Toyota Australia has imported 20 second-generation Mirai hydrogen fuel-cell electric vehicles (FCEVs) for its latest round of fleet trials with “progressive businesses and organisations”.
The market leader has also commissioned the state of Victoria’s first commercial-grade permanent hydrogen production, storage and refuelling facility at its old manufacturing site in Melbourne’s west to run them.
The announcements come less than a week after Hyundai launched a fleet of 20 Nexo FCEVs for use by the ACT government, to be run off a new renewably-driven hydrogen refueller located in Canberra.
Thus it might be said that hydrogen FCEVs are having a brief moment in the sun, though the wider industry continues to focus more on battery-electric vehicles (BEVs) for most non-heavy-industry purposes.
The rather fetching new Mirai FCEV sedan is a massive step up over the old model reviewed here – a small number of which took part in Australian trials with organisations such as Hobson’s Bay City Council and AusNet Services. These vehicles were refuelled from a small mobile hydrogen refueller.
The sleek-looking new Mirai has three onboard tanks storing a total of 5.6kg of pressurised hydrogen. It can be refuelled in five minutes (quite unlike a BEV) and has a driving range of 650km per fill.
The Mirai’s rear wheels are driven by a 134kW electric motor powered by a fuel cell.
This fuel cell combines the tanked hydrogen with atmospheric oxygen, with the resulting chemical reaction creating useable electricity.
The only emission from the tailpipe from this process is pure water.
The new Mirai can dash off the zero to 100km/h run in a claimed 9.2 seconds.
The upsides of hydrogen FCEVs are their long potential zero-CO2 range, quick refill times, and lack of heavy storage batteries that degrade payload potential.
The downsides are reduced energy efficiency next to BEVs, lack of fuelling infrastructure, and higher prices due to lack of scale and mechanical complexity.
Moreover, even if the government’s long-held goal of getting hydrogen down to $2.00/kg at wholesale comes to fruition, it’ll still cost more to top up an FCEV car than it will to charge a BEV off-peak.
FCEVs are also controversial since much of the world’s hydrogen is made through fossil-fuel reformation, which is hardly ‘green’.
However, Australia’s various state and federal governments are unanimously supporting the rollout of green hydrogen production sites across the land, with our Asian neighbours to the north keen to buy future stored power in compressed H2 gas from us.
Consider a conversation this writer had with Hyundai Motor senior vice president of Hyundai Fuel Cell R&D, Dr Sae Hoon Kim, during 2020.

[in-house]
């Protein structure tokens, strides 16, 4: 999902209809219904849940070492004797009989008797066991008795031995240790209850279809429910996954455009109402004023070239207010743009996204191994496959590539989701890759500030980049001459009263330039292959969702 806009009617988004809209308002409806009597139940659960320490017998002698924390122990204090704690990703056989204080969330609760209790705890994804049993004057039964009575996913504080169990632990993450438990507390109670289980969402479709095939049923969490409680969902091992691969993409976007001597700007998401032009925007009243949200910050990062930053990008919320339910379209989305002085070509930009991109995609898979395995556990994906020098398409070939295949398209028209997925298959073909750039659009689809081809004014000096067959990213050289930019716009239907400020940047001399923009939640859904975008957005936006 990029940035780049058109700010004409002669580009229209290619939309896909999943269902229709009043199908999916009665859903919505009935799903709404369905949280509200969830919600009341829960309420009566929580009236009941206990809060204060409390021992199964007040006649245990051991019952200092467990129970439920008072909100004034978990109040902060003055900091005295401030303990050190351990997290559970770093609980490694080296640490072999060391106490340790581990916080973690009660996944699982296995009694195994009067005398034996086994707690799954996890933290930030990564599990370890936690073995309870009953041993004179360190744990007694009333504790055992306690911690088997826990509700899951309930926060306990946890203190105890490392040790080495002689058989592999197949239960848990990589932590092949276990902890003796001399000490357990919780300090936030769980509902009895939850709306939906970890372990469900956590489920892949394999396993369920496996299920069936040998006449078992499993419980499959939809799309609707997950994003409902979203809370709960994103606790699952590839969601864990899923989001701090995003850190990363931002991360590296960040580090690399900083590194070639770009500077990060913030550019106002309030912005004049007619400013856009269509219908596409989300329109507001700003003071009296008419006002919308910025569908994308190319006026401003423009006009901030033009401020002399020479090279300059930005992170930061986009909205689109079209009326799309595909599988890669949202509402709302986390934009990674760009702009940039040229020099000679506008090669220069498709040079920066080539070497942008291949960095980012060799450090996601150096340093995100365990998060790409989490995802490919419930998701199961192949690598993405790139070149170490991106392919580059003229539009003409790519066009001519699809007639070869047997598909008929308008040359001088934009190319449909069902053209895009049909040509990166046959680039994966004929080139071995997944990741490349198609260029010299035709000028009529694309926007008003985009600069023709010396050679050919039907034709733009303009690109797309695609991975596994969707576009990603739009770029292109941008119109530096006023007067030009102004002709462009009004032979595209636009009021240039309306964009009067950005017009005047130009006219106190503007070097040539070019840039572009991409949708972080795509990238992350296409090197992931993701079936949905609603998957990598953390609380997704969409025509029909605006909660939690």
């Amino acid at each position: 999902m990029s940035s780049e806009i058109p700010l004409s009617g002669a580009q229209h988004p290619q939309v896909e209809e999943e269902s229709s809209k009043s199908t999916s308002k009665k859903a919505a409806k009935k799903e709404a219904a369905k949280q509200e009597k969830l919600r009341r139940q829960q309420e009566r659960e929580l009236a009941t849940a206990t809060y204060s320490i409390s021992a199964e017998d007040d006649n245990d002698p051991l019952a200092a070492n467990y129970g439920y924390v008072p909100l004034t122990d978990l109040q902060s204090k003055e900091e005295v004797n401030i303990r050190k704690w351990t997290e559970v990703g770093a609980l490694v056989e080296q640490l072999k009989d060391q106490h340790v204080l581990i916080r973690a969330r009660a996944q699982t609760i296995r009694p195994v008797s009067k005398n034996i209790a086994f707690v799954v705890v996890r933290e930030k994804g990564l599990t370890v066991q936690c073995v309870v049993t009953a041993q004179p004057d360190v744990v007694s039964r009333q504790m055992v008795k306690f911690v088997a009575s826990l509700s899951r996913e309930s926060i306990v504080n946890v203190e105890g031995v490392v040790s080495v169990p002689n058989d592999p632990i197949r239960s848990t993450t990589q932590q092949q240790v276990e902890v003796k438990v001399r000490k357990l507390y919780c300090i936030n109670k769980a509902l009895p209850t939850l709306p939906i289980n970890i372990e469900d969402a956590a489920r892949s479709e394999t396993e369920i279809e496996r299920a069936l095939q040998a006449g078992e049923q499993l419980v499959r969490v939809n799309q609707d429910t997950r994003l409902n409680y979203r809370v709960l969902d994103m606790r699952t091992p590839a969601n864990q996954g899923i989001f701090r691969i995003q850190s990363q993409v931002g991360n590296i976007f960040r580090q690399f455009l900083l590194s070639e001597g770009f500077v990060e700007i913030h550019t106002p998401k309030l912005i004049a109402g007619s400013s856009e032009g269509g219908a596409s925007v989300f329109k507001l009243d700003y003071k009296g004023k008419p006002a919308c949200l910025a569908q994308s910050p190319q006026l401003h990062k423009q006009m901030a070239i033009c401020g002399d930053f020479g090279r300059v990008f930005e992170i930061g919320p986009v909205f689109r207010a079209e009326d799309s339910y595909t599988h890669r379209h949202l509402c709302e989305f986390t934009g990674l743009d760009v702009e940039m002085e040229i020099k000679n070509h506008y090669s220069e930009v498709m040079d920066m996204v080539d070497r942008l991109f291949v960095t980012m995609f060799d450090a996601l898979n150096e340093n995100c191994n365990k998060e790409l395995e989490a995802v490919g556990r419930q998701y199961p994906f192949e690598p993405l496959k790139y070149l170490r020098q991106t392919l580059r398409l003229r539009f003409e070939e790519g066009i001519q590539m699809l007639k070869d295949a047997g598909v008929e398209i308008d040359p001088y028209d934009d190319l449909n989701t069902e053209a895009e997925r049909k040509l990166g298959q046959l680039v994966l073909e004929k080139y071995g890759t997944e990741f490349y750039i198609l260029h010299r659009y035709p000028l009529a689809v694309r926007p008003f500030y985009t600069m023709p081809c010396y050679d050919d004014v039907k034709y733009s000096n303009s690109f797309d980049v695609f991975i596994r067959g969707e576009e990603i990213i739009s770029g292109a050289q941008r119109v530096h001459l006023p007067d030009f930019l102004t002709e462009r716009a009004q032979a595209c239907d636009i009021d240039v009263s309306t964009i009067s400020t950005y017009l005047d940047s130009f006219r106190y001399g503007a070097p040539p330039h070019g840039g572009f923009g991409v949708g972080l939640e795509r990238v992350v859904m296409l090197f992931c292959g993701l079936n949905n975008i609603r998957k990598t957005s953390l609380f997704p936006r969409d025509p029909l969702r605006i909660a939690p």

“Australia has one of the biggest potentials for creating hydrogen, Australia alone can produce all the energy for the world… so bless Australia, I think, because you have been selling coal and now you can also export the sunshine,” he said, alluding to using solar power to drive electrolysis to make green hydrogen.
Indeed, Toyota’s Melbourne hydrogen refueller uses solar power stored in a battery (there’s also the option of drawing on the main grid if need be) to power electrolysis (electricity through water) that isolates and creates the hydrogen.
The hydrogen is then stored in a bank of storage tubes at medium and high pressure to be able to refuel both the fuel-cell forklifts that Toyota uses in other parts of the Altona complex, and the Mirai.
Dr Patrick Hartley from the CSIRO’s Hydrogen Industry Mission said the following:
“The infrastructure which is being commissioned at this new Toyota facility will not only progress the deployment of hydrogen vehicles, which can make a major contribution to helping our transport sector navigate Australia’s energy transition, but it will also serve as a beacon to other companies looking to invest in hydrogen transport technology.”
Toyota Australia President and CEO Matthew Callachor said the Toyota Hydrogen Centre was built to showcase the benefits of FCEVs.
“Globally, Toyota is committed to achieving zero CO2 emissions from its vehicles and plants under the Toyota Environmental Challenge 2050 and the commissioning of our hydrogen refuelling facility here today is an important step towards achieving that goal,” he said.
“By demonstrating the viability of renewably-produced hydrogen as an automotive and energy fuel through this project, Toyota and its partners in government and business are pioneering a cleaner, more sustainable future that will encourage the further acceptance of this technology.
“We would like to thank our government partners for their assistance in bringing this project to fruition and those progressive forward-thinking business partners who will lease the 20 Mirai sedans we have brought into Australia to prove that hydrogen and fuel cell vehicles can, and will, play an important role in helping to move us towards a more sustainable and greener future.”